I tell you. I was sweating under my leathers. Maybe I should have switched the ICEG off, for my own sake if not to avoid distracting Clyde. But I was hypnotized, climbing.

In the old days, when you were risking your neck, you were supposed to think great solemn thoughts. Recently, you're supposed to think about something silly like a singing commercial. Clyde's mind was neither posturing in front of his mental mirror nor running in some feverish little circle. He faced terror as big as the darkness from gorge bottom to stars, and he was just simply as big as it was—sheer life exulting in defying the dark, the frost and wind and the zombie grip of Invader. I envied him.

Then his rhythm checked. Five feet from the top, he reached confidently for a finger hole ... No hole.

He had already reached as high as he could without shifting his purchase and risking a skid—and even his wrestler's muscles wouldn't make the climb again. My stomach quaked: Never see sunlight in the trees any more, just cling till dawn picked you out like a crow's nest in a dead tree; or drop ...

Not Clyde. His flame of life crouched in anger. Not only the malice of nature and the rage of enemies, but human shiftlessness against him too? Good! He'd take it on.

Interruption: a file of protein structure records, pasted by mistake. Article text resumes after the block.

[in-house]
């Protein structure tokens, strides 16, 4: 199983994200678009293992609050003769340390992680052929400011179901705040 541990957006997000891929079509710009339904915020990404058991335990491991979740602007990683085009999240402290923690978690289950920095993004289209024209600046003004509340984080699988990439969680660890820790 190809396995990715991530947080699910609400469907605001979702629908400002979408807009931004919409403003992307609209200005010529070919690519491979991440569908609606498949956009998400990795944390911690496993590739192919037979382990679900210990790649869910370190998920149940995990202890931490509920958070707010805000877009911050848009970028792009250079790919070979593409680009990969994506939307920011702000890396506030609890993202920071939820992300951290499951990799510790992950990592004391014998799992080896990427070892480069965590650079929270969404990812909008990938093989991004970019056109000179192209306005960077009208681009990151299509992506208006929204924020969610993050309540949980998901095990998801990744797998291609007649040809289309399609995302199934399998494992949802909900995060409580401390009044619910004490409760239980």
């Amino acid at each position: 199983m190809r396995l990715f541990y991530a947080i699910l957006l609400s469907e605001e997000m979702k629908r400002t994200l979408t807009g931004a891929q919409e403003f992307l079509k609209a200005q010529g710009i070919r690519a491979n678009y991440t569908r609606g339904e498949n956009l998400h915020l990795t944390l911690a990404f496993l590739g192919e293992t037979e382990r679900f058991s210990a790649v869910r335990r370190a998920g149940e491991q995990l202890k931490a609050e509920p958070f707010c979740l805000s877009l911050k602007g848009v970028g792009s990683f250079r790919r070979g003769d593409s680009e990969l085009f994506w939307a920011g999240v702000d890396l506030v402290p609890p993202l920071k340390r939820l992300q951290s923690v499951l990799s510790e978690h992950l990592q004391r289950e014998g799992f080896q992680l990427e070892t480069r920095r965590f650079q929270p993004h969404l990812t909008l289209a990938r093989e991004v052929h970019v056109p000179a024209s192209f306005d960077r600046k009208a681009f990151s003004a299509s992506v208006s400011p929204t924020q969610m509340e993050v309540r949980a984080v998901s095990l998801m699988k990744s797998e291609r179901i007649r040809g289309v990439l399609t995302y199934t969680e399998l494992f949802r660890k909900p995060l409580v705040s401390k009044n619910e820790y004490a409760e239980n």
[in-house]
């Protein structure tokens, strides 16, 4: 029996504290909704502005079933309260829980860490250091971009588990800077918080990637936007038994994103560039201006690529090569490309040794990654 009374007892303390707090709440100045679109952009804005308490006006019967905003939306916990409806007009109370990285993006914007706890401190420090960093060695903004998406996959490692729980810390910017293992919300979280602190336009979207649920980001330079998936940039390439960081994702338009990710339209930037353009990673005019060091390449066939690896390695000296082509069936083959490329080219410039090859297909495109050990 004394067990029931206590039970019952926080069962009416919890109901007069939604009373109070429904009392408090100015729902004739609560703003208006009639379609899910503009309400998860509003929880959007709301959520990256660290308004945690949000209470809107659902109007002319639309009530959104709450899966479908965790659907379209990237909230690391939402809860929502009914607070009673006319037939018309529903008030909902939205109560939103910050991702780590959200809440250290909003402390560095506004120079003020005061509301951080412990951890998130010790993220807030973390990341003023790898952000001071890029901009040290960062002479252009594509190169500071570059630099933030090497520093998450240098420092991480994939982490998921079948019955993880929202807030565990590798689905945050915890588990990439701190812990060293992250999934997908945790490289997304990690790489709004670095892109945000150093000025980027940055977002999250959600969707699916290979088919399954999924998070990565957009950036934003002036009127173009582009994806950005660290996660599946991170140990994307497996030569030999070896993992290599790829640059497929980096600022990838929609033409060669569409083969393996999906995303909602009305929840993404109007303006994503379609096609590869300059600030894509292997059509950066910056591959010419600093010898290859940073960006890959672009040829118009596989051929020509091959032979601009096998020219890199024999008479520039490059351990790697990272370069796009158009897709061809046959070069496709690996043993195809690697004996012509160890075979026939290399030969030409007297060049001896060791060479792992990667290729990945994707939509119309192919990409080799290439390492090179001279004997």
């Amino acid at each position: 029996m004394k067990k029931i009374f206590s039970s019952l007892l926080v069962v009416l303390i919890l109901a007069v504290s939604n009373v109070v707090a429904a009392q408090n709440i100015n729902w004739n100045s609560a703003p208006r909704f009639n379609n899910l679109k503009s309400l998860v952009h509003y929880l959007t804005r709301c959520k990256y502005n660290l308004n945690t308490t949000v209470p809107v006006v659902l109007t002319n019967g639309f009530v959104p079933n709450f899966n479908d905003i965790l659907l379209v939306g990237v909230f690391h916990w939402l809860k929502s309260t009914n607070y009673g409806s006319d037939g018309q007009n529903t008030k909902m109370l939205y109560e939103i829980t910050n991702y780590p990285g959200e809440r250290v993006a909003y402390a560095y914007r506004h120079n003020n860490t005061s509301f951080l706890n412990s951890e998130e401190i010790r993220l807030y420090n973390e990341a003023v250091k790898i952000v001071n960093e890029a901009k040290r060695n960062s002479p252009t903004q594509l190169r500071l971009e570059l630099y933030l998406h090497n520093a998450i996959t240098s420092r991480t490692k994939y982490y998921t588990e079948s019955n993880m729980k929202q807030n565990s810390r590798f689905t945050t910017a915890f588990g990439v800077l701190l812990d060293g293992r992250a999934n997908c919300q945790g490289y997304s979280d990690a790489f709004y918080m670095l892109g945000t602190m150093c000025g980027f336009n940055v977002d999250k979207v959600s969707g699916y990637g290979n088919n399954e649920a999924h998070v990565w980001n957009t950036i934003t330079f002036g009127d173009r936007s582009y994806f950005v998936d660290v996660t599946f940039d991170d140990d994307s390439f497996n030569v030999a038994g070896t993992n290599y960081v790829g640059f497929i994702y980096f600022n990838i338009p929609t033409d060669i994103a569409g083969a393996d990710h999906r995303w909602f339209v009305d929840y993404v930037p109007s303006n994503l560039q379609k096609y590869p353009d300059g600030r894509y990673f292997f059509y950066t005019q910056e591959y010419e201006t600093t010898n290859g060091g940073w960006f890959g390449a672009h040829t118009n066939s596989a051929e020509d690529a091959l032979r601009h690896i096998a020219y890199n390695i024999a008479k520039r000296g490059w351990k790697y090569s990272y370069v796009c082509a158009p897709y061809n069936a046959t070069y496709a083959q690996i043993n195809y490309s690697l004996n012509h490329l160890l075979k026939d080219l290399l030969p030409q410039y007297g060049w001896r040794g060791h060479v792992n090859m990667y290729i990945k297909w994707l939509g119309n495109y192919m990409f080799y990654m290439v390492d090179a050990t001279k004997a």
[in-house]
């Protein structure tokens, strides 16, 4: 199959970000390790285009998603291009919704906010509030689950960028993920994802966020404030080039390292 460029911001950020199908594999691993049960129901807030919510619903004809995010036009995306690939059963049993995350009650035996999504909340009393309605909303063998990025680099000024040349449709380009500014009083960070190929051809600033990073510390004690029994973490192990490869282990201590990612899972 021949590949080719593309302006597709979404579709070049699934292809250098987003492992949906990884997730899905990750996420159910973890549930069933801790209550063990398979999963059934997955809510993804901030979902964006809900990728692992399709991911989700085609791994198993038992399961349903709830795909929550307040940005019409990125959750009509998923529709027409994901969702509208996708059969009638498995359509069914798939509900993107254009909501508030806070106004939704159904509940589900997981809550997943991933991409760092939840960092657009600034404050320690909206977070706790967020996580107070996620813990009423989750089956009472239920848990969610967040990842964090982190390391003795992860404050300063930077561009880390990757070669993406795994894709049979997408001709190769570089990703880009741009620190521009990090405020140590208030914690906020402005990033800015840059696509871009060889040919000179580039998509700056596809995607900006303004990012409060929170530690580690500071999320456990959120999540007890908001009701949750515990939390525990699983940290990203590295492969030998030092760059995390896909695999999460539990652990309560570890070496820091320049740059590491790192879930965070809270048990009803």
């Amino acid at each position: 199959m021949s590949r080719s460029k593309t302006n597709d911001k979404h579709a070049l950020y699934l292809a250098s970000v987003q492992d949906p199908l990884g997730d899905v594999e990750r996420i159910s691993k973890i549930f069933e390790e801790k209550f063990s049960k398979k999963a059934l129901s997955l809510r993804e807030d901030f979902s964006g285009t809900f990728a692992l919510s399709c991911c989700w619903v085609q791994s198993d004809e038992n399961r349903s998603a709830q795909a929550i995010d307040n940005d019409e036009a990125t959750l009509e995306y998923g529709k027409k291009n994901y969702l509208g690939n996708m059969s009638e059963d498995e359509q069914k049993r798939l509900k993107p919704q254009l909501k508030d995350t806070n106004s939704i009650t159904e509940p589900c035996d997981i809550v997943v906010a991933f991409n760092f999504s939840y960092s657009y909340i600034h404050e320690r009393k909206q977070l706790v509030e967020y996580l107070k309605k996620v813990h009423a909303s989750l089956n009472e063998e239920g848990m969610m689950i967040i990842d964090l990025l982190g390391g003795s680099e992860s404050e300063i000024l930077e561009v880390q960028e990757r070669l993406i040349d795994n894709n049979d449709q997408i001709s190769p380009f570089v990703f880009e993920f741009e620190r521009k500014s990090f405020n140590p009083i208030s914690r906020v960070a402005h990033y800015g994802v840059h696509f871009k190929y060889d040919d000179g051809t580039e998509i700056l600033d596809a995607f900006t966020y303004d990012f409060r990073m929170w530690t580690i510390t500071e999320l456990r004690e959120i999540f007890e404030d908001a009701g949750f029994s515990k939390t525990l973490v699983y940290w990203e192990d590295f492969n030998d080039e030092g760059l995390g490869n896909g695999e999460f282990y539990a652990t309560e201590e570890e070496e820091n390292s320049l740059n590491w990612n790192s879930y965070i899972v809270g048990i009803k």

Shoulder, thigh, knee, foot scraped off frost. He jammed his jaw against the wet iron. His right hand never let go, but it crawled up the fin of the strut like a blind animal, while the load on his points of purchase mounted—watchmaker co-ordination where you'd normally think in boilermaker terms. The flame sank to a spark as he focused, but it never blinked out. This was not the anticipated, warded danger, but the trick punch from nowhere. This was It. A sneak squall buffeted him. I cursed thinly. But he sensed an extra purchase from its pressure, and reached the last four inches with a swift glide. The next hole was there.

He waited five heartbeats, and pulled. He began at the muscular disadvantage of aligned joints. He had to make it the first time; if you can't do it with a dollar, you won't do it with the change. But as elbow and shoulder bent, the flame soared again: Score one more for life!